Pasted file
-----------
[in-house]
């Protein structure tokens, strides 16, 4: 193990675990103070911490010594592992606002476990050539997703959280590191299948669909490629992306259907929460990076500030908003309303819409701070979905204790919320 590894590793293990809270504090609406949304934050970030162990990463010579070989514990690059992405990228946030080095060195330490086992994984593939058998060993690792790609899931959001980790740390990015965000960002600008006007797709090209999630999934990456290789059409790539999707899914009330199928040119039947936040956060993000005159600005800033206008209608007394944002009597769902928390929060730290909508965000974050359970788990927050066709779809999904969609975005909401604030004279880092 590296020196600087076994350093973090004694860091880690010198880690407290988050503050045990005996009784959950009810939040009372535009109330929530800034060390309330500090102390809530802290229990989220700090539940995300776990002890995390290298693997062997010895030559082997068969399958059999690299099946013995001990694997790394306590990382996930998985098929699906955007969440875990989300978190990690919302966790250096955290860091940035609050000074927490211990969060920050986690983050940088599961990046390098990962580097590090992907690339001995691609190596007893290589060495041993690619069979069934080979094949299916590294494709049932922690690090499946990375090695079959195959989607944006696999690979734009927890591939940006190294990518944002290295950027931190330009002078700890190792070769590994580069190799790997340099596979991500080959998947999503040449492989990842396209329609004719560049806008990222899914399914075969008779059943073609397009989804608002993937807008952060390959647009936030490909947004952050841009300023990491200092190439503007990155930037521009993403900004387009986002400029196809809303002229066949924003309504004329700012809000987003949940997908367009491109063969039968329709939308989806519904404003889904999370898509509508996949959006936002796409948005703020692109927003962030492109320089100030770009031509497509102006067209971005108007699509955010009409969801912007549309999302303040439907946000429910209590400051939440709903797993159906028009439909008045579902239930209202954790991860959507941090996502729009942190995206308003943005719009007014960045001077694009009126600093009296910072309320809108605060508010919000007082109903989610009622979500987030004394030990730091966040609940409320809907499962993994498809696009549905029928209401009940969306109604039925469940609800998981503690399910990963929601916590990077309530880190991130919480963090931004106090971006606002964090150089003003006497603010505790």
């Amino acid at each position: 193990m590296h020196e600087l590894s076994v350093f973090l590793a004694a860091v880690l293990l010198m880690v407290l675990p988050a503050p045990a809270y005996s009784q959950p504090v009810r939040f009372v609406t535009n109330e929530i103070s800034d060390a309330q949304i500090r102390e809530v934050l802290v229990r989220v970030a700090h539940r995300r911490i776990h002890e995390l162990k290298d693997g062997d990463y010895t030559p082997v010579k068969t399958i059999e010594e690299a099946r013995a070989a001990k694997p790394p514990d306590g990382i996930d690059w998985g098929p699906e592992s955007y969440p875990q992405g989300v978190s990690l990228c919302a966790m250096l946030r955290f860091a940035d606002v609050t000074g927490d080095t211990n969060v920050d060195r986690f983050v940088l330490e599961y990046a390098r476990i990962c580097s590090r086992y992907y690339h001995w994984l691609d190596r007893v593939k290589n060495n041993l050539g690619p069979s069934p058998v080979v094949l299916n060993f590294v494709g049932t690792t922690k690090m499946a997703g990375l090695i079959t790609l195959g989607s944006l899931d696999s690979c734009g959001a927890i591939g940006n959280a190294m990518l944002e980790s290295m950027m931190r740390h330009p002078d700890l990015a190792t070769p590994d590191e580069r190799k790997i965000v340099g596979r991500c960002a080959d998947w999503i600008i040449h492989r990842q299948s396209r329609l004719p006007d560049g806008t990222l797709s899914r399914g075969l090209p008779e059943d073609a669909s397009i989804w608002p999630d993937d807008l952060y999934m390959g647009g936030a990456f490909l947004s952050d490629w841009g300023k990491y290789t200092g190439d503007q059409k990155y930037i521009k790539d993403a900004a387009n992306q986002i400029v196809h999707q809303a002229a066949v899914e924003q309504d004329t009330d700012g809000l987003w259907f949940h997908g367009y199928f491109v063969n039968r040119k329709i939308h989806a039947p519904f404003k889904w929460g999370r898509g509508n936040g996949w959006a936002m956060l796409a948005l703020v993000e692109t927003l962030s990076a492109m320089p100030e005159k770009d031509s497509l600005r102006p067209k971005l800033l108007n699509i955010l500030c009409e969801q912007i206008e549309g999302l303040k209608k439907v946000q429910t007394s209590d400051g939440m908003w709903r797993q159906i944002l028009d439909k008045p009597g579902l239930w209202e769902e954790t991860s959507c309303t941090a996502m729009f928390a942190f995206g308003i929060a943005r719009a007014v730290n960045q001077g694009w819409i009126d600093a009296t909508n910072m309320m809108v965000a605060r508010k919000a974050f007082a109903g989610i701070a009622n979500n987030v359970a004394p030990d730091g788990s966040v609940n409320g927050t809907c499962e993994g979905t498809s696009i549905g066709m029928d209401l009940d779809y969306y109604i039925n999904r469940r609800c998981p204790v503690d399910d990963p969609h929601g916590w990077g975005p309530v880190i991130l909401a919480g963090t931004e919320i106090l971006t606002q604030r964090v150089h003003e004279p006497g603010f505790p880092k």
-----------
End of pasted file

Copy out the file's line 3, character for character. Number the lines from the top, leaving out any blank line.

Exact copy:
């Amino acid at each position: 193990m590296h020196e600087l590894s076994v350093f973090l590793a004694a860091v880690l293990l010198m880690v407290l675990p988050a503050p045990a809270y005996s009784q959950p504090v009810r939040f009372v609406t535009n109330e929530i103070s800034d060390a309330q949304i500090r102390e809530v934050l802290v229990r989220v970030a700090h539940r995300r911490i776990h002890e995390l162990k290298d693997g062997d990463y010895t030559p082997v010579k068969t399958i059999e010594e690299a099946r013995a070989a001990k694997p790394p514990d306590g990382i996930d690059w998985g098929p699906e592992s955007y969440p875990q992405g989300v978190s990690l990228c919302a966790m250096l946030r955290f860091a940035d606002v609050t000074g927490d080095t211990n969060v920050d060195r986690f983050v940088l330490e599961y990046a390098r476990i990962c580097s590090r086992y992907y690339h001995w994984l691609d190596r007893v593939k290589n060495n041993l050539g690619p069979s069934p058998v080979v094949l299916n060993f590294v494709g049932t690792t922690k690090m499946a997703g990375l090695i079959t790609l195959g989607s944006l899931d696999s690979c734009g959001a927890i591939g940006n959280a190294m990518l944002e980790s290295m950027m931190r740390h330009p002078d700890l990015a190792t070769p590994d590191e580069r190799k790997i965000v340099g596979r991500c960002a080959d998947w999503i600008i040449h492989r990842q299948s396209r329609l004719p006007d560049g806008t990222l797709s899914r399914g075969l090209p008779e059943d073609a669909s397009i989804w608002p999630d993937d807008l952060y999934m390959g647009g936030a990456f490909l947004s952050d490629w841009g300023k990491y290789t200092g190439d503007q059409k990155y930037i521009k790539d993403a900004a387009n992306q986002i400029v196809h999707q809303a002229a066949v899914e924003q309504d004329t009330d700012g809000l987003w259907f949940h997908g367009y199928f491109v063969n039968r040119k329709i939308h989806a039947p519904f404003k889904w929460g999370r898509g509508n936040g996949w959006a936002m956060l796409a948005l703020v993000e692109t927003l962030s990076a492109m320089p100030e005159k770009d031509s497509l600005r102006p067209k971005l800033l108007n699509i955010l500030c009409e969801q912007i206008e549309g999302l303040k209608k439907v946000q429910t007394s209590d400051g939440m908003w709903r797993q159906i944002l028009d439909k008045p009597g579902l239930w209202e769902e954790t991860s959507c309303t941090a996502m729009f928390a942190f995206g308003i929060a943005r719009a007014v730290n960045q001077g694009w819409i009126d600093a009296t909508n910072m309320m809108v965000a605060r508010k919000a974050f007082a109903g989610i701070a009622n979500n987030v359970a004394p030990d730091g788990s966040v609940n409320g927050t809907c499962e993994g979905t498809s696009i549905g066709m029928d209401l009940d779809y969306y109604i039925n999904r469940r609800c998981p204790v503690d399910d990963p969609h929601g916590w990077g975005p309530v880190i991130l909401a919480g963090t931004e919320i106090l971006t606002q604030r964090v150089h003003e004279p006497g603010f505790p880092k």